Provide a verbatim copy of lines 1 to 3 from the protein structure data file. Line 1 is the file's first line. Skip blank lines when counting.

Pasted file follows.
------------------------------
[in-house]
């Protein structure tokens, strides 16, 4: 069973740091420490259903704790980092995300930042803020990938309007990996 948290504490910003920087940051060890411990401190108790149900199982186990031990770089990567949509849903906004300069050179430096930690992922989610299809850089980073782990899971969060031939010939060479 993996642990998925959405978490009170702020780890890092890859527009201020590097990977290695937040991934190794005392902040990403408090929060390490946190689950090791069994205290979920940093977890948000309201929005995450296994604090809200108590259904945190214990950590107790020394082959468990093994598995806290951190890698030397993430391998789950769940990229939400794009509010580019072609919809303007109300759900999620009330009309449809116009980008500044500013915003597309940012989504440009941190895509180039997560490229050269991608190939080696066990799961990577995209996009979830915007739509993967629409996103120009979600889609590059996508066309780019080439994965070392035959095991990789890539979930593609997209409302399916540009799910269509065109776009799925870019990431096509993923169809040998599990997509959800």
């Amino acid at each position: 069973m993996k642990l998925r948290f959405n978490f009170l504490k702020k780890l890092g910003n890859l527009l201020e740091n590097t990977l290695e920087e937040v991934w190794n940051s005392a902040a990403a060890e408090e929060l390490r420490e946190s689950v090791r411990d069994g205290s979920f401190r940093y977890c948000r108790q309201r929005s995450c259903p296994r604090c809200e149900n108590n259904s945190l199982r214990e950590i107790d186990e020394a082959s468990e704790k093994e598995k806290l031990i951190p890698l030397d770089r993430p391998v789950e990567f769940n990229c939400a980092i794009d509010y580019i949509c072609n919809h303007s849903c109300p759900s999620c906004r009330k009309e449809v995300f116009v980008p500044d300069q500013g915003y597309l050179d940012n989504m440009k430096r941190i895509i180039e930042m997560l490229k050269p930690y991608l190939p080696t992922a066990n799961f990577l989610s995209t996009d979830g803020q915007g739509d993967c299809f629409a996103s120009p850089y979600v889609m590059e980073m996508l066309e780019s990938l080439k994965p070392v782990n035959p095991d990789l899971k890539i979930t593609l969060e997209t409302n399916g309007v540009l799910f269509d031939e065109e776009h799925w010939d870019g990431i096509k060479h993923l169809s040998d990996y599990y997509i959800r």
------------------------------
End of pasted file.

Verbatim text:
[in-house]
């Protein structure tokens, strides 16, 4: 069973740091420490259903704790980092995300930042803020990938309007990996 948290504490910003920087940051060890411990401190108790149900199982186990031990770089990567949509849903906004300069050179430096930690992922989610299809850089980073782990899971969060031939010939060479 993996642990998925959405978490009170702020780890890092890859527009201020590097990977290695937040991934190794005392902040990403408090929060390490946190689950090791069994205290979920940093977890948000309201929005995450296994604090809200108590259904945190214990950590107790020394082959468990093994598995806290951190890698030397993430391998789950769940990229939400794009509010580019072609919809303007109300759900999620009330009309449809116009980008500044500013915003597309940012989504440009941190895509180039997560490229050269991608190939080696066990799961990577995209996009979830915007739509993967629409996103120009979600889609590059996508066309780019080439994965070392035959095991990789890539979930593609997209409302399916540009799910269509065109776009799925870019990431096509993923169809040998599990997509959800």
């Amino acid at each position: 069973m993996k642990l998925r948290f959405n978490f009170l504490k702020k780890l890092g910003n890859l527009l201020e740091n590097t990977l290695e920087e937040v991934w190794n940051s005392a902040a990403a060890e408090e929060l390490r420490e946190s689950v090791r411990d069994g205290s979920f401190r940093y977890c948000r108790q309201r929005s995450c259903p296994r604090c809200e149900n108590n259904s945190l199982r214990e950590i107790d186990e020394a082959s468990e704790k093994e598995k806290l031990i951190p890698l030397d770089r993430p391998v789950e990567f769940n990229c939400a980092i794009d509010y580019i949509c072609n919809h303007s849903c109300p759900s999620c906004r009330k009309e449809v995300f116009v980008p500044d300069q500013g915003y597309l050179d940012n989504m440009k430096r941190i895509i180039e930042m997560l490229k050269p930690y991608l190939p080696t992922a066990n799961f990577l989610s995209t996009d979830g803020q915007g739509d993967c299809f629409a996103s120009p850089y979600v889609m590059e980073m996508l066309e780019s990938l080439k994965p070392v782990n035959p095991d990789l899971k890539i979930t593609l969060e997209t409302n399916g309007v540009l799910f269509d031939e065109e776009h799925w010939d870019g990431i096509k060479h993923l169809s040998d990996y599990y997509i959800r």